People sometimes speak of "losing their faith" as if somehow they had accidently mislaid it or left it somewhere! Faith is not like that! We choose faith - or fail to choose it; we nurture faith - or fail to nurture it. This is why Jesus directly challenges Thomas to make a decision, to make a choice, to do something: "Do not doubt, but believe." 

If we were to wait until we had incontrovertible proof before we chose to believe then we would wait forever. On the basis of the evidence we are invited and challenged to have faith: to believe. 

"Do not doubt, but believe." 

In urging Thomas - and urging us - to choose to believe rather than to doubt I do not think that Jesus is suggesting that we can finally and fully banish every doubt we experience. Rather it is that we are called - even in the midst of fear and grief and doubt - to choose faith. 

It is in the midst of times of fear and grief and doubt that the presence of the Risen Jesus is with us; and His presence can transform the situation. A band of frightened, grief stricken and doubting disciples who are hiding behind locked doors for fear, just a few weeks later are fearlessly standing before the Sanhedrin and the High Priest insisting that they must obey God and not people, and that Jesus has been raised. The presence of the Risen Jesus has transformed them.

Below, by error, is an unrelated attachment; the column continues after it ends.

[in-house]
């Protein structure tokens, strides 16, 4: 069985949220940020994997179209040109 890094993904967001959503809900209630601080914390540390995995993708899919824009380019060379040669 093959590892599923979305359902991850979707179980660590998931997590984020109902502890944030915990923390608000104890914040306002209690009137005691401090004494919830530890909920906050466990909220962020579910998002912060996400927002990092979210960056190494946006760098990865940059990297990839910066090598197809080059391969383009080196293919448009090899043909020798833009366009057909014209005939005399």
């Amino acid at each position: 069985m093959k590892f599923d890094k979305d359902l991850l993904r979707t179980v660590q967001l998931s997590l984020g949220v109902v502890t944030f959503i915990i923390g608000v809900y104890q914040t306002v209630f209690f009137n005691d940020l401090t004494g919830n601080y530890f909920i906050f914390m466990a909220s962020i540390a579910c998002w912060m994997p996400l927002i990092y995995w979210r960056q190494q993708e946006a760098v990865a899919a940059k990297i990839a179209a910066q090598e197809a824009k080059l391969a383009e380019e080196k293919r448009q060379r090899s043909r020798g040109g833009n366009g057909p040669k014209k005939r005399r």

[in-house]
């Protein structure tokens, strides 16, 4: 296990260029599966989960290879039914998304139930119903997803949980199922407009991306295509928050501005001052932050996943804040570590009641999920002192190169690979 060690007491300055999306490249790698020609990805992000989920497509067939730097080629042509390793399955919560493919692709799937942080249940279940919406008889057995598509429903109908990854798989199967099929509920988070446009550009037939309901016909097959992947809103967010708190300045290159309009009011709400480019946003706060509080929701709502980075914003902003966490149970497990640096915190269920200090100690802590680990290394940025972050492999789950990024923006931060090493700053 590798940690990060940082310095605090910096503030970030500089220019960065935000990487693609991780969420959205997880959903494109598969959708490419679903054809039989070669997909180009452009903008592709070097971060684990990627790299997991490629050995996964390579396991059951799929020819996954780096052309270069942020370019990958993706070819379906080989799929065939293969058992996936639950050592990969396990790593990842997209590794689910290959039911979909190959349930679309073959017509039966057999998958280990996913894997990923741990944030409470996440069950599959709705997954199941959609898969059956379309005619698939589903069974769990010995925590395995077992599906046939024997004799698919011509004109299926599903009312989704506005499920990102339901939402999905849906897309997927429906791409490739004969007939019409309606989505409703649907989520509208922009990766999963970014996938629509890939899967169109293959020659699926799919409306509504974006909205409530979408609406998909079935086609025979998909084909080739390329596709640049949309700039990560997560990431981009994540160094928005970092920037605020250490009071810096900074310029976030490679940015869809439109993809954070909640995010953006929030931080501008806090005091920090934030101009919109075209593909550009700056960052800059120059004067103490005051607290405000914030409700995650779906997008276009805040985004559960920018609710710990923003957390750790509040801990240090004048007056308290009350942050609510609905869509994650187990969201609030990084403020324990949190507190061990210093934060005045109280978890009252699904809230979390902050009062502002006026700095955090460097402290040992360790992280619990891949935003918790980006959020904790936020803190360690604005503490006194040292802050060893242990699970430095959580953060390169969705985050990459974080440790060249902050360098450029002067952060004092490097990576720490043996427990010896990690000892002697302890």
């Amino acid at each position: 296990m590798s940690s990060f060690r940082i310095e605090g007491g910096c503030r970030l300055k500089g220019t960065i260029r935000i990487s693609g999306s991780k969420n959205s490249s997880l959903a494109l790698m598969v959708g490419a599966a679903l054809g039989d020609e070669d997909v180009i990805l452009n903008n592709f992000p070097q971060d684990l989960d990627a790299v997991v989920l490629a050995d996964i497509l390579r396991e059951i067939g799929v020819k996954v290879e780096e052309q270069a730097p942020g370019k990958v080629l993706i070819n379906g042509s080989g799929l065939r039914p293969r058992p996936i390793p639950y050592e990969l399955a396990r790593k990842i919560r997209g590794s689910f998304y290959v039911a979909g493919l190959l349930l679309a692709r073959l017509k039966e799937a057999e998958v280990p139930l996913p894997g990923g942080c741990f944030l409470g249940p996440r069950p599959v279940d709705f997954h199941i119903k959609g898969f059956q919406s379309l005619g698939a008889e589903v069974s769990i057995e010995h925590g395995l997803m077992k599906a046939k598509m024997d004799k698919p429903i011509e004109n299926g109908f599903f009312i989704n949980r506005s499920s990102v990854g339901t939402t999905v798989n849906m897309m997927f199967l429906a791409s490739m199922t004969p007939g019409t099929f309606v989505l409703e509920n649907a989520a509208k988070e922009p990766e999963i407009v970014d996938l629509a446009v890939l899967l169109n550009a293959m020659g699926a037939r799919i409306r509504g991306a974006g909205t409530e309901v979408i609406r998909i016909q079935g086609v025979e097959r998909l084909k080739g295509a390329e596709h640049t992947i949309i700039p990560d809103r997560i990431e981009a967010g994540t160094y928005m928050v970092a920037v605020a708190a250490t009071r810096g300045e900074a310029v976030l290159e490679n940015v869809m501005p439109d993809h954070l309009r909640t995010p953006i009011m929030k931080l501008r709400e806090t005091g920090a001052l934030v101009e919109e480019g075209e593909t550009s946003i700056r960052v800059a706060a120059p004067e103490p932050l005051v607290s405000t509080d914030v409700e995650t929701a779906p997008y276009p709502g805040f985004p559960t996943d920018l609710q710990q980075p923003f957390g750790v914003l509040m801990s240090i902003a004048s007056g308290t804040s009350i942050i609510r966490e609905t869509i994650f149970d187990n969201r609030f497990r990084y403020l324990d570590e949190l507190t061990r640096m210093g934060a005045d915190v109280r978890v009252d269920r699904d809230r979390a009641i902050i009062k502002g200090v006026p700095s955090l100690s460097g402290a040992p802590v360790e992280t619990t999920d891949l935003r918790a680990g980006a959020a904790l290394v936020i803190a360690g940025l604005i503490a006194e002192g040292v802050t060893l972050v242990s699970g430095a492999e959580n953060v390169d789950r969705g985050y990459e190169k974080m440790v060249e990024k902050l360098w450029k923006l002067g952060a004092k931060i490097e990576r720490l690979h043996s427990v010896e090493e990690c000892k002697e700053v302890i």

It is not that doubts are somehow sinful or avoidable. They are neither. 

Indeed, I think we should admit our doubts and even affirm that some doubt can be healthy. Tennyson famously said "There lives more faith in honest doubt than in half the creeds". 

Doubt has a positive and constructive role to play in faith development.  

Frederick Buechner has said "If you don't have any doubts you are either kidding yourself or asleep. Doubts are the ants in the pants of faith. They keep it awake and moving".  

The Christian faith is a belief that exists in the presence of doubts rather than a belief that has to remove all doubt in order to exist.  

But in the midst of the doubts that inevitably we have, Jesus calls us to choose to believe. 

"Do not doubt, but believe." 

In the believing, and in the encounter with Christ's Risen presence, we can be transformed, our fears can be addressed, our perspective on the darkness of the world around us can be fundamentally altered, our understanding of the Lord can be deepened, as was Thomas's who cried out "My Lord and my God".  

Don't let us be surprised if we have fears and doubts. But neither let us be content to remain in that place behind locked doors. As Thomas experienced, Jesus comes to us in our fears and responds to our doubts and touches us where we need to be touched so that we might have the faith and courage to take the next step. Let us open our hearts and our lives to encounter him. And let us choose to believe, and just as happened for Thomas and the others, in believing we will be transformed by the presence of the Risen Christ and that transformation of our lives will lead us into the mission of transforming the world, for we too, are the ones on whom he breathes his Holy Spirit and sends into mission. 

"Do not doubt, but believe." 

Rev David Denniston, April 2010